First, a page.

Date of Award
Master of Science
Leon M. Tolbert
Fei Wang, Fangxing Li
The penetration of renewable energy into the electric utility grid is growing worldwide. At the heart of these renewable sources is the power electronic systems used to convert the renewable source to an output that can be connected to the grid. In recent years, there has been a great deal of work in designing converters for grid-tie applications and is continuing to grow. With recent smart grid activities, it is not likely that this work will cease in the short term. Most of the recent research is in ancillary services that the converter can offer in addition to the normal energy transfer. With more advanced converters, the ability to provide reactive power and harmonic compensation has triggered many researchers to look at more advanced control schemes.
The work in this thesis focuses on modeling and control of single phase grid connected converters with an emphasis on grid interactions and ancillary services. While there has been a great deal of work in the modeling and control area for general converter operation, there has been little analysis in the converter’s response to grid disturbances. There are very few resources that discuss the controller design as it relates to power quality. However, these are issues that must be considered in a real design and what separates the research and commercial level converters.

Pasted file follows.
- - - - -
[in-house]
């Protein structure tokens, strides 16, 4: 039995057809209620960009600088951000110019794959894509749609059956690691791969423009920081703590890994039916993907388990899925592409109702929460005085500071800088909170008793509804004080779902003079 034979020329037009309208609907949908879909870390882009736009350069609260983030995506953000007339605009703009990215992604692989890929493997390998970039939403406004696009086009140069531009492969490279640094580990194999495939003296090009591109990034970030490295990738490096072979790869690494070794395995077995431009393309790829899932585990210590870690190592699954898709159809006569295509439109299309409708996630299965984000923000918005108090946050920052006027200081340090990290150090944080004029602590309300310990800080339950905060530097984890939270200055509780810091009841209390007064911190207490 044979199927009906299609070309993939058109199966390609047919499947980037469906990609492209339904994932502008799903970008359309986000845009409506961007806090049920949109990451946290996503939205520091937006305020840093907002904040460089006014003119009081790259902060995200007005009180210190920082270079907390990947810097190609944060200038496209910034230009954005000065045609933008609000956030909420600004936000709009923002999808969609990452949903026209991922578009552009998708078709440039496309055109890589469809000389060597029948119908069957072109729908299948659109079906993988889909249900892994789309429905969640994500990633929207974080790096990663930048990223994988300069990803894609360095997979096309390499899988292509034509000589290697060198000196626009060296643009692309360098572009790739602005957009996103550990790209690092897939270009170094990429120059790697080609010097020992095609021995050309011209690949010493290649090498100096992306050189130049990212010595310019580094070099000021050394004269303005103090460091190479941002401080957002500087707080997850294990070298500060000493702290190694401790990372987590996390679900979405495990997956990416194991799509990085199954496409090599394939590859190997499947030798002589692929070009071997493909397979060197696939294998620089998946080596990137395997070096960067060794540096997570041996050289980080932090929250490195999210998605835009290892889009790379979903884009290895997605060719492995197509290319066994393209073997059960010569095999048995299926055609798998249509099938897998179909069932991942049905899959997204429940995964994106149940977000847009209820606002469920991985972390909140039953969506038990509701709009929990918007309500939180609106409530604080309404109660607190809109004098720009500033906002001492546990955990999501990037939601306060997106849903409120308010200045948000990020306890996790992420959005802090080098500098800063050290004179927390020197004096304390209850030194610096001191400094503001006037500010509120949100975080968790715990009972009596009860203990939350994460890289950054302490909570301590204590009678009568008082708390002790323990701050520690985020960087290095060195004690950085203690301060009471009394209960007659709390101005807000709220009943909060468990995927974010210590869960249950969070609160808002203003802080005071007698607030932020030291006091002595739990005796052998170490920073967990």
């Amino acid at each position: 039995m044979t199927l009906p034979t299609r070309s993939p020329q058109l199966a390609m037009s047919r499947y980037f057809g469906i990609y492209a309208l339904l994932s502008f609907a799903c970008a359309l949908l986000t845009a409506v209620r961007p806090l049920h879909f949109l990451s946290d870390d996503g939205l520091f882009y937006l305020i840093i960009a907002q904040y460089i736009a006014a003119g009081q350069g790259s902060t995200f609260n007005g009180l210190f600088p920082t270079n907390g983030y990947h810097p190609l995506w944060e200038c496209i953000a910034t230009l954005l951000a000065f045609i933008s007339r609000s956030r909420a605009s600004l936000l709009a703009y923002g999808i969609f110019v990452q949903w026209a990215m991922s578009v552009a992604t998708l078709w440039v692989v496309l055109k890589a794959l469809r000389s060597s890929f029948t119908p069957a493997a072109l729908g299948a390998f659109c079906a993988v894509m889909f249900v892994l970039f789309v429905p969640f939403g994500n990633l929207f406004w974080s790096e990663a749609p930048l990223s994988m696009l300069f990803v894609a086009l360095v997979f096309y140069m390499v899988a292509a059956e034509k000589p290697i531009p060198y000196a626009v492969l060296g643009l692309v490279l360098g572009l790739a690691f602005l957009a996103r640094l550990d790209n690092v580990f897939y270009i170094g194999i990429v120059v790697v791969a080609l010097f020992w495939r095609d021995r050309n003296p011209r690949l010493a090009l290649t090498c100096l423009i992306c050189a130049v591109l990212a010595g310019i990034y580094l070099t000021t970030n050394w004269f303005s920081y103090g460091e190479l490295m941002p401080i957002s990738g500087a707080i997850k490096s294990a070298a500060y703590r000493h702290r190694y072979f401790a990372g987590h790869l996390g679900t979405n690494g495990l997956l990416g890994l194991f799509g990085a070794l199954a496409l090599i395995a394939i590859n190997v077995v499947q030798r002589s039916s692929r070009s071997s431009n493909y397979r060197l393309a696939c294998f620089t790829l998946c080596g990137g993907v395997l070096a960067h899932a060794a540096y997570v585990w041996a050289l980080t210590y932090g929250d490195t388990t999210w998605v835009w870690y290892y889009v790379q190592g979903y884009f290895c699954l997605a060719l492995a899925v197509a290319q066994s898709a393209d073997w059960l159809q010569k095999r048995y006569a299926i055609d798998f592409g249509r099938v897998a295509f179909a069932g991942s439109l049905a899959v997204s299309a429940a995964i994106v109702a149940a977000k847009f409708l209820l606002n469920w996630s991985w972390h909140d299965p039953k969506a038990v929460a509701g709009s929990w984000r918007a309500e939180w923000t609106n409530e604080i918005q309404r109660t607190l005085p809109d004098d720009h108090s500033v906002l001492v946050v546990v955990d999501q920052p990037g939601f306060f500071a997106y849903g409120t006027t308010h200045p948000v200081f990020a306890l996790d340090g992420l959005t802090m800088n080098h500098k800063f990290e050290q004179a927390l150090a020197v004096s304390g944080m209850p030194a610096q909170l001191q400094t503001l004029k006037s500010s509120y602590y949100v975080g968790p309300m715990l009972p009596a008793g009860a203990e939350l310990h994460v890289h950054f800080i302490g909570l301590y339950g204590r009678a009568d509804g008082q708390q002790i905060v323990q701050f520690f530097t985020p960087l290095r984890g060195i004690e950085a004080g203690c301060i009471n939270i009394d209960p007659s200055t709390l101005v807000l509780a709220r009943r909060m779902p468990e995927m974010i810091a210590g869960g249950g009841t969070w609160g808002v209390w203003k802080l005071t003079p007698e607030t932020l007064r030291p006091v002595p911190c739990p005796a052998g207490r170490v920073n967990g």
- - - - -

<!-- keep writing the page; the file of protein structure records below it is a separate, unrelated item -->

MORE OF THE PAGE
In addition to control and modeling work, the author suggests two new transformerless converter topologies for photovoltaic applications. In general, these converters can be viewed as a hybrid converter topology comprised of a two level and multi-level structure. Both converters show conducted emissions improvements over the standard commercial transformerless converters while also meeting leakage current requirements.
Trento, Bradford Christopher, "Modeling and Control of Single Phase Grid-Tie Converters. " Master's Thesis, University of Tennessee, 2012.